Publication Details

Cuiuri, D, Norrish, J & Cook, CD, A Flexible Computer-Controlled Experimental Power Source for Welding Research, Proceedings of the 50th WTIA Annual Conference & 12th International TWI Computer Technology in Welding & Manufacturing Conference, 2002, p 1-8, Sydney: WTIA.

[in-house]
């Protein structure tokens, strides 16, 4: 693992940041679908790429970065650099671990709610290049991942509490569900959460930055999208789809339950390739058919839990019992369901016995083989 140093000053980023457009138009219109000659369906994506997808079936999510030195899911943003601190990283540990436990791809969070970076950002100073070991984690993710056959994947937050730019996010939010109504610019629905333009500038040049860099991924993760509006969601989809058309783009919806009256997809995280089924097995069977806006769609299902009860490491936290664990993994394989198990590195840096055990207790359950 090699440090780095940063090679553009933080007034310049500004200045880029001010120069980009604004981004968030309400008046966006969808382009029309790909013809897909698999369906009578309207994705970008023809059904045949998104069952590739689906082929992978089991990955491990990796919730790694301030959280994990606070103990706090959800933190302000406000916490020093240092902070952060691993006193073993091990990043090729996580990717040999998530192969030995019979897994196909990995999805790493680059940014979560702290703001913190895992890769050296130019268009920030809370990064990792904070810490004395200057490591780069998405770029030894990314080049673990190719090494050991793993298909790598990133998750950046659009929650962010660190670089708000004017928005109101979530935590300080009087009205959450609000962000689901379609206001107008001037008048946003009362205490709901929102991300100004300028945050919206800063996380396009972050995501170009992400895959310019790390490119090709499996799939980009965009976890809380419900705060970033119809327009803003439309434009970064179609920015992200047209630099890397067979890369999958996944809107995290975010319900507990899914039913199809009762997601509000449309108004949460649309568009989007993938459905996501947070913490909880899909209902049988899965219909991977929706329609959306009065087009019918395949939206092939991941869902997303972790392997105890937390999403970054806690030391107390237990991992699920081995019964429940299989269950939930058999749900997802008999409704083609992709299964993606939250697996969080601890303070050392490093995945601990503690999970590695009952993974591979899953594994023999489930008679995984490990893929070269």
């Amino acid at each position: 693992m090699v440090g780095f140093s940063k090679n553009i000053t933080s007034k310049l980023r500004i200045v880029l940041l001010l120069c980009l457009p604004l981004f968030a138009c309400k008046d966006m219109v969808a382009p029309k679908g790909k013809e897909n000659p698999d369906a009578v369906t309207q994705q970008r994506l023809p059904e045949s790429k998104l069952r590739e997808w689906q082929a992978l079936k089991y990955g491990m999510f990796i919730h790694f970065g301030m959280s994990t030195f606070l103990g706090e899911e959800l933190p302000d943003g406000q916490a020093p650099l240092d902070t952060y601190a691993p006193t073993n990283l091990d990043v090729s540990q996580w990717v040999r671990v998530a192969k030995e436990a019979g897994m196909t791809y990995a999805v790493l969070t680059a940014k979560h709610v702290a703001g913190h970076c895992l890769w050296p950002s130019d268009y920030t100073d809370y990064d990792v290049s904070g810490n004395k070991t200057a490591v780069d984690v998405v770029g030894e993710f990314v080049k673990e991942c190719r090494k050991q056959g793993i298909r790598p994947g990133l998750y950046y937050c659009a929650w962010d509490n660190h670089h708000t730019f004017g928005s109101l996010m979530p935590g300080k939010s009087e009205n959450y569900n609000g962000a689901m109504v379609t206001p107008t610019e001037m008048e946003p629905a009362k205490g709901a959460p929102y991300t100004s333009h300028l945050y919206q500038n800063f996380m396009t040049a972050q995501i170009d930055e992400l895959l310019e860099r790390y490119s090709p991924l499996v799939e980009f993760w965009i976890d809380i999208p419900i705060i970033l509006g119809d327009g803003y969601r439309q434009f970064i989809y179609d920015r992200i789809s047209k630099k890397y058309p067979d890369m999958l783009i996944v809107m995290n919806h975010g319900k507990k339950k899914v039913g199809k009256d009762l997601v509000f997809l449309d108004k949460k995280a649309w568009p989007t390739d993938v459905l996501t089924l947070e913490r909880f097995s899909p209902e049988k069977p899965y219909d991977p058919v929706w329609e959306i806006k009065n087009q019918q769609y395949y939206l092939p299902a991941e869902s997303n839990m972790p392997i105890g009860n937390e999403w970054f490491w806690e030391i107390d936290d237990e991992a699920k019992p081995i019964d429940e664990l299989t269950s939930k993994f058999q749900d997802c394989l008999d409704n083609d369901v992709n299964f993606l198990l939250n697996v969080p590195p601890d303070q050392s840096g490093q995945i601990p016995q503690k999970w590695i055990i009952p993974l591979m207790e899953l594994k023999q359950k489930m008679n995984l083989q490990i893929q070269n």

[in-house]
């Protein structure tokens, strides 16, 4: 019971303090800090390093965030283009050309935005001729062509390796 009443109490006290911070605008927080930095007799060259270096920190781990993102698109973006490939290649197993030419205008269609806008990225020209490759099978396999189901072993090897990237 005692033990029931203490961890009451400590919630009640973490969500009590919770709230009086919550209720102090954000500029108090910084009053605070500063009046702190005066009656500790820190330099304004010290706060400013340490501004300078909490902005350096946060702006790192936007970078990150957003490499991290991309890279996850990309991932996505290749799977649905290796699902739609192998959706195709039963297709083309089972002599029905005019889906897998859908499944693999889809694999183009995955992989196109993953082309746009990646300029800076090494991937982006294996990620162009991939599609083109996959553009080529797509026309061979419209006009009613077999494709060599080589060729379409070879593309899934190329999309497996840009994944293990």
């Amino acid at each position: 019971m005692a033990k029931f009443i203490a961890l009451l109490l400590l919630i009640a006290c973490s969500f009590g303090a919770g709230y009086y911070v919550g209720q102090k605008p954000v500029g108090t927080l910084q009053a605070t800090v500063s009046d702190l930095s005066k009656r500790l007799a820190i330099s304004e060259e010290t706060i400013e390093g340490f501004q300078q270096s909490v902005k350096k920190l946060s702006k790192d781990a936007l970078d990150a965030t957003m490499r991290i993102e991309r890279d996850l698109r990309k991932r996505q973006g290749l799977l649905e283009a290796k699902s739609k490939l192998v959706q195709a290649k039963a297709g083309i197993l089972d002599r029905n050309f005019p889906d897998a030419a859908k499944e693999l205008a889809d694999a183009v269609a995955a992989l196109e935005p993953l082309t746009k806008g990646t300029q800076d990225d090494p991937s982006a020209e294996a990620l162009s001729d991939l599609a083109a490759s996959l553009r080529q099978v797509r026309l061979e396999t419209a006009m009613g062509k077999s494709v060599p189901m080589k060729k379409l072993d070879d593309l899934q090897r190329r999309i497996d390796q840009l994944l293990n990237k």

Control of the Gas Metal Arc welding process is becoming increasingly sophisticated, due to improvements in technology and a better understanding of the process itself. To effectively conduct research in this area, it is necessary to have equipment that is extremely flexible in both architecture and operation. Experimental power sources and a welding test facility have been developed at the University of Wollongong which meet these criteria. The core time-critical control functions are performed by an independent digital signal processor (DSP). Non time-critical functions such as data storage and operator interface are performed by a desktop personal computer. Both computing platforms are readily programmable, allowing a variety of control strategies to be tested merely by changing software. Welding current is supplied to the process using a custom-built electronic power source with very high dynamic response and rapid current turn-off. The electrode feeding is accomplished by a bidirectional wire feed unit with a time constant of approximately 2 milliseconds. Visualisation of the welding process is achieved through the use of a CCD camera and high-power xenon flash unit, which are both synchronised to process events by the DSP controller. The construction of the welding test facility is modular, allowing for upgrading of submodules as technology improves. The inherent flexibility of the architecture also allows for another arc welding process, such as Gas Tungsten Arc welding, to be operated simultaneously.

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